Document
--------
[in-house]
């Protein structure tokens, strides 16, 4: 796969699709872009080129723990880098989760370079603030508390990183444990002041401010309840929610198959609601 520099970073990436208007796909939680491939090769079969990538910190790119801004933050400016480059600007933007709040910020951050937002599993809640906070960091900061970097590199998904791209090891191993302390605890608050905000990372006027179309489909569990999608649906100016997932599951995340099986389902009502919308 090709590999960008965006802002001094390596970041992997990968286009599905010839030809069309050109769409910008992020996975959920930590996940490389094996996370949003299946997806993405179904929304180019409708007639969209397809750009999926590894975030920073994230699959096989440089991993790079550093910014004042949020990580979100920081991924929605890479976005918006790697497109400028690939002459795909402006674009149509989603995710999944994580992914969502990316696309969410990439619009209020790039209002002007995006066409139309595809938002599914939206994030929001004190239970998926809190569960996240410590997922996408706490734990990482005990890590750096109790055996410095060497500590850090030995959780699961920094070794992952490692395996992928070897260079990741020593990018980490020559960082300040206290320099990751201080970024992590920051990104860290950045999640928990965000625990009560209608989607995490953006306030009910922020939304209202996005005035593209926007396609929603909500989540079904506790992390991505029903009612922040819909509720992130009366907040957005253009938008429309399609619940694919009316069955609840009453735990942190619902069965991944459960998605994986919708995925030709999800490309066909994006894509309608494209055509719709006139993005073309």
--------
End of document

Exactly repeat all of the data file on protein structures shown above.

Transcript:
[in-house]
């Protein structure tokens, strides 16, 4: 796969699709872009080129723990880098989760370079603030508390990183444990002041401010309840929610198959609601 520099970073990436208007796909939680491939090769079969990538910190790119801004933050400016480059600007933007709040910020951050937002599993809640906070960091900061970097590199998904791209090891191993302390605890608050905000990372006027179309489909569990999608649906100016997932599951995340099986389902009502919308 090709590999960008965006802002001094390596970041992997990968286009599905010839030809069309050109769409910008992020996975959920930590996940490389094996996370949003299946997806993405179904929304180019409708007639969209397809750009999926590894975030920073994230699959096989440089991993790079550093910014004042949020990580979100920081991924929605890479976005918006790697497109400028690939002459795909402006674009149509989603995710999944994580992914969502990316696309969410990439619009209020790039209002002007995006066409139309595809938002599914939206994030929001004190239970998926809190569960996240410590997922996408706490734990990482005990890590750096109790055996410095060497500590850090030995959780699961920094070794992952490692395996992928070897260079990741020593990018980490020559960082300040206290320099990751201080970024992590920051990104860290950045999640928990965000625990009560209608989607995490953006306030009910922020939304209202996005005035593209926007396609929603909500989540079904506790992390991505029903009612922040819909509720992130009366907040957005253009938008429309399609619940694919009316069955609840009453735990942190619902069965991944459960998605994986919708995925030709999800490309066909994006894509309608494209055509719709006139993005073309």